Ph.D. Student in Physics
The University of Massachusetts Amherst
What inspired you to pursue a career in STEM?
I always enjoyed math and science in middle and high school, and I have an uncle who is a physicist. Both my parents and I assumed I would continue on with math and science after high school, however, I rebelled a bit when it came time to make a decision about college and ended up at art school. After art school I entered the work force as a bank teller. In my early twenties I began really missing math and science. I was working hard, but was not being challenged mentally. I borrowed some of my uncle’s physics textbooks and began going through them on my own after work. Eventually I decided to go back to school and ended up getting my bachelors degree in physics when I was 29.
What is the coolest project you have worked on and why?
Of course I think the coolest project I’ve worked on is the one I’m working on now! I’m interested in membrane proteins that are able to both sense particular membrane curvature and induce changes in membrane curvature. What I love about this project is that it has required a very interdisciplinary approach. I’m a physicist at heart, but while working with these proteins I’ve learned a bunch of chemistry, biochemistry, and molecular biology.
I’m always inspired by scientists (or anyone, really) who doesn’t have blinders on. By that I mean scientists who are sincerely interested in things that are going on outside their particular subfield.
Why do you love working in STEM?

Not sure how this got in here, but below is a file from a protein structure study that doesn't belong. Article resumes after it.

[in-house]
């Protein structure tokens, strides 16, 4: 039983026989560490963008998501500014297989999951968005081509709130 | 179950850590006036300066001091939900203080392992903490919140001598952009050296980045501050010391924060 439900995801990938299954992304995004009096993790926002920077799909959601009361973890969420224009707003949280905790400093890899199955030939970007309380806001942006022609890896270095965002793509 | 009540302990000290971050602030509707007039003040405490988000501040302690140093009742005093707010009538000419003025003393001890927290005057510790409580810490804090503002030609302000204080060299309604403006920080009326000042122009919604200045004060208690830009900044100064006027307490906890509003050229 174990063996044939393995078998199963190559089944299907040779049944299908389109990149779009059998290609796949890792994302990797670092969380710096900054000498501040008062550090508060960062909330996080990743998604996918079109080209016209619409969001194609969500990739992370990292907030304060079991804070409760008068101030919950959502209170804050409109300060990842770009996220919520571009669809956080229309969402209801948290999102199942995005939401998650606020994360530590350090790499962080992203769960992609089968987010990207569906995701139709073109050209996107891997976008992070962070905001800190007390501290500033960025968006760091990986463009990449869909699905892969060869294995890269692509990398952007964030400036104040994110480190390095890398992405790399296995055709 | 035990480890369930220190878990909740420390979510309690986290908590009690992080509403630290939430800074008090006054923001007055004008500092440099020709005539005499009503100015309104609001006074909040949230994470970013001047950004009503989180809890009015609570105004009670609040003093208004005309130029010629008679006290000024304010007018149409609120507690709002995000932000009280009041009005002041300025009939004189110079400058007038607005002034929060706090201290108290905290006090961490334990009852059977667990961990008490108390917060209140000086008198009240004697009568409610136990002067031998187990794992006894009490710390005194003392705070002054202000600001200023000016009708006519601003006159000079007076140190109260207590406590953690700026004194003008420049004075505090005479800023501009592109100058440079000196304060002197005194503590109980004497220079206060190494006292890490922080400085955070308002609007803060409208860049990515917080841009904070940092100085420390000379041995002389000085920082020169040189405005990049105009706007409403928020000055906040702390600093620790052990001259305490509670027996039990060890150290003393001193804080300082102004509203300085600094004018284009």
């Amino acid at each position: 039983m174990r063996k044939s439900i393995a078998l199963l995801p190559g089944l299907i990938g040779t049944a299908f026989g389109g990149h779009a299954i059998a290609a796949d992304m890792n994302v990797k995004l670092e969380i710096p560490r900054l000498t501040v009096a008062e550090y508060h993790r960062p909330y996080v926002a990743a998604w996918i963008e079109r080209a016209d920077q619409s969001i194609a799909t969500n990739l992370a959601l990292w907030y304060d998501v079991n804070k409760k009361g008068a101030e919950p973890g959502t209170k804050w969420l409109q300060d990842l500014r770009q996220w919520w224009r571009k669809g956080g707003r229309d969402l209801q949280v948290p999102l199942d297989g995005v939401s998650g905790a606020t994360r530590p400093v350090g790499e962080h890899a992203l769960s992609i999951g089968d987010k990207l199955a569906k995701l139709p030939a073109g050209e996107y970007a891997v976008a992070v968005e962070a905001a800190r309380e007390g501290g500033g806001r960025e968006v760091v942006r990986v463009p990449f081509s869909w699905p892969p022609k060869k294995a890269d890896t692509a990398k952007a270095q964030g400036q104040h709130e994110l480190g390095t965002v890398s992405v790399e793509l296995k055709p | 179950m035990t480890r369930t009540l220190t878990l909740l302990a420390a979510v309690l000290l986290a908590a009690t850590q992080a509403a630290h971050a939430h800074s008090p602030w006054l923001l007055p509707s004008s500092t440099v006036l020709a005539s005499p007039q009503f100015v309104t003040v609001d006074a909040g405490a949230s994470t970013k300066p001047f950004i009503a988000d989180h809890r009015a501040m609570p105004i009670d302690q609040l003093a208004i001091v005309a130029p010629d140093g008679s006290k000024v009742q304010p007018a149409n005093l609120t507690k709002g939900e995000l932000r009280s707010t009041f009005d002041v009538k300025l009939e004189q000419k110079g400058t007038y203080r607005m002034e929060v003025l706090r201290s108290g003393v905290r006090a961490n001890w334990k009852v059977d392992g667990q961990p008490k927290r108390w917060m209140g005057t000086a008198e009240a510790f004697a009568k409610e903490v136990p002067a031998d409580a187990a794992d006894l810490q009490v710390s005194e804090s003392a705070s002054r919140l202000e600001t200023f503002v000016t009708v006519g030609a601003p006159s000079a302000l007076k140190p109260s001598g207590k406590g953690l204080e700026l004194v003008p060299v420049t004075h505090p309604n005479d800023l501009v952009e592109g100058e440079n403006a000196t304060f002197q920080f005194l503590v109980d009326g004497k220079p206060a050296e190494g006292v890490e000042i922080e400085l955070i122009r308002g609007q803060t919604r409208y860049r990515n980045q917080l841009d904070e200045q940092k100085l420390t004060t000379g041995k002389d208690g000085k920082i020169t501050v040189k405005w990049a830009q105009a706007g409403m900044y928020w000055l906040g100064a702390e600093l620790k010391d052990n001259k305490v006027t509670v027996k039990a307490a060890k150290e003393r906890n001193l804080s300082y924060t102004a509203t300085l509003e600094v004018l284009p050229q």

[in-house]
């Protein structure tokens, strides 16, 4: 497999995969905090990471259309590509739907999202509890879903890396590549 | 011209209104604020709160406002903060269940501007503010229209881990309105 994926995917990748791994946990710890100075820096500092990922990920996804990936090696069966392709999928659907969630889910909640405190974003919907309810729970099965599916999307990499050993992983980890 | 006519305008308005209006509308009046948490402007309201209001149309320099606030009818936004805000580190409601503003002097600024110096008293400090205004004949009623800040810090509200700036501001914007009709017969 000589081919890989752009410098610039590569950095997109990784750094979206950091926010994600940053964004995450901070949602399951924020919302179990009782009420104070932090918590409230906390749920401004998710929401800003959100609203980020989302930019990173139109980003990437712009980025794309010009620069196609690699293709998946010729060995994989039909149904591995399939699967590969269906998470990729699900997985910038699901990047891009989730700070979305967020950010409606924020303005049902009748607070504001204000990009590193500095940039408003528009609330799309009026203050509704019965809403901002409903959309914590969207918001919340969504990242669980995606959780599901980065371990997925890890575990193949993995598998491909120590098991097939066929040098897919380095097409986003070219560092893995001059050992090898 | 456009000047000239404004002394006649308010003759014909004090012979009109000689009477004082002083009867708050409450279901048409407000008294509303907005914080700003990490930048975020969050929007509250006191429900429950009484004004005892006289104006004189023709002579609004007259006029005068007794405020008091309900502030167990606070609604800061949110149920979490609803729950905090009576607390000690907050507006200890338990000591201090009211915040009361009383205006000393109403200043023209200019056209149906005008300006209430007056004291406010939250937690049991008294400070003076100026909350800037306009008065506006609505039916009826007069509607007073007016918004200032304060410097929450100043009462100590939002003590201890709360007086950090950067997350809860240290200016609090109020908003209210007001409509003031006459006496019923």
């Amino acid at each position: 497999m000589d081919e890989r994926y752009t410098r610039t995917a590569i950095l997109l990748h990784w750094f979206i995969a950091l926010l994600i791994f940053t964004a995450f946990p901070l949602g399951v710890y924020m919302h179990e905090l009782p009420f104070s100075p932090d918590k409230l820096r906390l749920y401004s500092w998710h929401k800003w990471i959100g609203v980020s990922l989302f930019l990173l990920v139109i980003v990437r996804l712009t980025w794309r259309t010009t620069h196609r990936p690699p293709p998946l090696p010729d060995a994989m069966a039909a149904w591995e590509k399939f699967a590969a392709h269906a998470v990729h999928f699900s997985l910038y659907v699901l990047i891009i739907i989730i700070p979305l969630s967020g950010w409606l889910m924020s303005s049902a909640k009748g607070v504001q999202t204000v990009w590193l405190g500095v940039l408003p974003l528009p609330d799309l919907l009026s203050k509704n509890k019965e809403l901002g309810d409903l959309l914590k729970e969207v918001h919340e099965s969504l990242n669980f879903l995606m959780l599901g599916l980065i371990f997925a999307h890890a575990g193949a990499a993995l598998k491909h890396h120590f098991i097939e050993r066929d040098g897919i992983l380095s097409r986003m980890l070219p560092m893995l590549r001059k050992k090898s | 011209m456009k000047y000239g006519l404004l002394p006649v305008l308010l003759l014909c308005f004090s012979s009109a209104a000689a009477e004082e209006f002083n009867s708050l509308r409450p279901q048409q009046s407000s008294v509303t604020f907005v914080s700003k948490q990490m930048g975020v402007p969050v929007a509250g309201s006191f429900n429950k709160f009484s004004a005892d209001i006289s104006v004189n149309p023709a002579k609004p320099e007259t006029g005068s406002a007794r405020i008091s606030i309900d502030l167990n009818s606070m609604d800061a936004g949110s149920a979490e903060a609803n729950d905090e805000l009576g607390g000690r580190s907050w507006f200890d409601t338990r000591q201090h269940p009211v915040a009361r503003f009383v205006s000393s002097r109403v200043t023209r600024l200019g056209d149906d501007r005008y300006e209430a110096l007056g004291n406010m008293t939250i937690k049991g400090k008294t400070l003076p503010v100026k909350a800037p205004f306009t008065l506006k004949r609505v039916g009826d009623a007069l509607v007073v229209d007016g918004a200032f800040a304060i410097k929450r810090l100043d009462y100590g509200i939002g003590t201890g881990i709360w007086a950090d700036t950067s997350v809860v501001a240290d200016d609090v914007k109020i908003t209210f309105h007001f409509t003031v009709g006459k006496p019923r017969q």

Well, I don’t ALWAYS love it. When things are going well—you’re getting data, and you have some idea of what the data is saying, it’s supremely exciting and makes it all worthwhile. The other side of the coin is the struggle that comes when things aren’t working, or when things are working but you don’t understand what the data is telling you. For me the most difficult part of doing research is overcoming the fear that you have no idea what is going on and that everyone else on the planet must have a better understanding of it than you do. I guess, in the end, I just love the challenge. It’s a challenge to get everything working, it’s a challenge to understand your results in as detailed and precise a way as you can, and it’s a challenge to then communicate those results to the scientific community.
Advice for future STEMinists?
As with any career I would suggest trying to make sure that you’re doing something you love to do (at least most of the time). For me a key part of figuring this out was becoming involved in research as an undergraduate. I was able to get a pretty accurate glimpse into what graduate school and life in the lab would be like.